• Adblock Plus and Adblock Filterset.G Updater - Unless you are a masochist and enjoy intrusive advertising you need these extensions. Yes, you really do. This extension effectively bloxk most forms of banners, flash ads, popups (even the ones built-in popup blocker doesn't catch) etc. The updater will download current set of patterns, so you don't have to train the blocker yourself and will keep it updated.
  • del.icio.us firefox extension - A very convenient way to keep your bookmarks online. Includes a "Bookmark This" button that will open a new window allowing you to tag, describe and save current page.
  • Deepest Sender - There are a few blogging extensions out there that allow you to post blog entries in a comfortable (or not so comfortable in some cases) way. I have chosen Deepest Sender as my personal favorite. It supports all the major blog engines (in my case Live Journal, Blogger and WordPress), allows for simple formating, allows direct source editing and has a simple preview. I guess I would prefer a few more WordPress specific options, but I have yet to find a better blogging solution.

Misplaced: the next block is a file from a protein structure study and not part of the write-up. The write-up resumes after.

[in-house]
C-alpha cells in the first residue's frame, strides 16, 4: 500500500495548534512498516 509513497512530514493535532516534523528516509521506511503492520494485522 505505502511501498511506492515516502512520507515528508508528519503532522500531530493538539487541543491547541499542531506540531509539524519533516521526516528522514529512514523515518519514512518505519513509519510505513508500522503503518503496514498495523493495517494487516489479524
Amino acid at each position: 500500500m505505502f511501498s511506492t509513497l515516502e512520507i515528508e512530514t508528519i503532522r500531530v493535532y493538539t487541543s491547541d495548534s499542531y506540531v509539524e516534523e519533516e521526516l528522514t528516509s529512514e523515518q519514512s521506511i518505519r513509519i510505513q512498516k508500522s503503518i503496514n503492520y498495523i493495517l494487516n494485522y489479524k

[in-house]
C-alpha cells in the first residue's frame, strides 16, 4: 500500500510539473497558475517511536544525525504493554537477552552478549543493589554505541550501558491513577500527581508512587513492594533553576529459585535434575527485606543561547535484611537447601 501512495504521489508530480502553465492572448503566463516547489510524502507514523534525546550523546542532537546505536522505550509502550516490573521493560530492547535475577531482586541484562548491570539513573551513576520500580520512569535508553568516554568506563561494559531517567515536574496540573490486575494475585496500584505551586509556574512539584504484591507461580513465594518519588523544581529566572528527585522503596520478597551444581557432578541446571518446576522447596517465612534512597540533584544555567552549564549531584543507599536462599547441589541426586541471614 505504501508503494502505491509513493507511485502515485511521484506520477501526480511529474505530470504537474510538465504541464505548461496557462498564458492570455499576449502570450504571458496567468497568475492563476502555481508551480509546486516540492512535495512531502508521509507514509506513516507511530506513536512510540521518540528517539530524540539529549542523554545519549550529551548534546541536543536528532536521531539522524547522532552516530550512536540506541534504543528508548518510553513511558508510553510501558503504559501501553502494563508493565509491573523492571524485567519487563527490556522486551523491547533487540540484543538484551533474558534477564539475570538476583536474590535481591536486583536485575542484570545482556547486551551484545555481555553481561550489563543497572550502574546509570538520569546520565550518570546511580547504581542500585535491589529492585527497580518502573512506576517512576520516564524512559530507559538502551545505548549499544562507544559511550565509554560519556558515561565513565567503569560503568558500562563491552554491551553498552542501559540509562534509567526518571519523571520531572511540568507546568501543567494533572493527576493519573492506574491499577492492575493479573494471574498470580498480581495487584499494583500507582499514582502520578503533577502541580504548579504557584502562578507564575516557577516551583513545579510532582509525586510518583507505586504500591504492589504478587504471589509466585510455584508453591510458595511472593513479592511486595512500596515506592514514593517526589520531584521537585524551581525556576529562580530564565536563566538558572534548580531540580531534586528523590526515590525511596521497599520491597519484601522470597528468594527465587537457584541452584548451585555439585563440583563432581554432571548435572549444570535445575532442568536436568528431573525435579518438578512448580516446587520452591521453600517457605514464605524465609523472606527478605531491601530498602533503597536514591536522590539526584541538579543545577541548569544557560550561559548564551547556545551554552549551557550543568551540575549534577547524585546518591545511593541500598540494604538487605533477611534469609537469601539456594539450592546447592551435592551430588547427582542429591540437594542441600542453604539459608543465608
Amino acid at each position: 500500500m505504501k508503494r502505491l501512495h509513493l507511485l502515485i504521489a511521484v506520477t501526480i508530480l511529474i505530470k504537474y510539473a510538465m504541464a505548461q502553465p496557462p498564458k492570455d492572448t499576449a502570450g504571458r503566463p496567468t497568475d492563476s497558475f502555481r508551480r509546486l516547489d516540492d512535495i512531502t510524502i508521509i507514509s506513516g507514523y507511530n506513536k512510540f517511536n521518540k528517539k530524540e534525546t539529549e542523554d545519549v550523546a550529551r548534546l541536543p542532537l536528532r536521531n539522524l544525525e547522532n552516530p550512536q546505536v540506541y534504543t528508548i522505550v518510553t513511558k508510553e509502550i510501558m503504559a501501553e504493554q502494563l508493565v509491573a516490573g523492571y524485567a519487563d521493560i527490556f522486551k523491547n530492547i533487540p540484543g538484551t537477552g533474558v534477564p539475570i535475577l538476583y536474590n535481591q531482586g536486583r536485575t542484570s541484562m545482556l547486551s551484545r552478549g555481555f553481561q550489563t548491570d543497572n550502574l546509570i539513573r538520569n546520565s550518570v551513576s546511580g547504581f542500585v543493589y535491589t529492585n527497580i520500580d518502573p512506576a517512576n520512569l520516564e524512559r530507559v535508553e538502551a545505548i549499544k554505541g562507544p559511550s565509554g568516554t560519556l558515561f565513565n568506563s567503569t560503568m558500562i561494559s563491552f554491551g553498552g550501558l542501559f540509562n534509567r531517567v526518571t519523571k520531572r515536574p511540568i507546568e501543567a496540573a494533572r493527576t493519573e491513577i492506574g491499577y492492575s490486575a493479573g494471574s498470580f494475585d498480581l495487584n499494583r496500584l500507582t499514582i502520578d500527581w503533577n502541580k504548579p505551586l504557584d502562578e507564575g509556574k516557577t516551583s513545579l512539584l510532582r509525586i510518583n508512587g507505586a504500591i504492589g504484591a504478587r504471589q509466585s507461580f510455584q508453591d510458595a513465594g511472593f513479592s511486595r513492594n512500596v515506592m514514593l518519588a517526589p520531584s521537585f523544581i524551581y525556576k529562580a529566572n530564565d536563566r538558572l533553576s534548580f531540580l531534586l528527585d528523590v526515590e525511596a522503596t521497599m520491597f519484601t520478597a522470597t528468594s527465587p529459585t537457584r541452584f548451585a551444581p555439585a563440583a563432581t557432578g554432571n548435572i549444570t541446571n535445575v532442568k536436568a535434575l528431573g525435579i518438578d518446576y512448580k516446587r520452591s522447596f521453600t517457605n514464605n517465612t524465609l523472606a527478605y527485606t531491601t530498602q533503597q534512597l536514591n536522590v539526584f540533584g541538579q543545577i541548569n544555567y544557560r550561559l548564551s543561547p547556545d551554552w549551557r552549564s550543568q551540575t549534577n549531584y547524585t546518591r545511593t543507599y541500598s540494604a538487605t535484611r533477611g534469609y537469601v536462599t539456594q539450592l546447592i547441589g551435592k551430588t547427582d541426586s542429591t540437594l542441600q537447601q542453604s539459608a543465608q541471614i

• Colorful Tabs - All this extension does is paint your tabs carious semi-random colors (the colors cannot be assigned, but it will make sure that no two neighboring tabs are the same color) and slightly fades away tabs which are out of focus. You cannot imagine without trying just how much easier it is to navigate multiple tabs with this extension. Albeit your tab bar starts to look much less officious.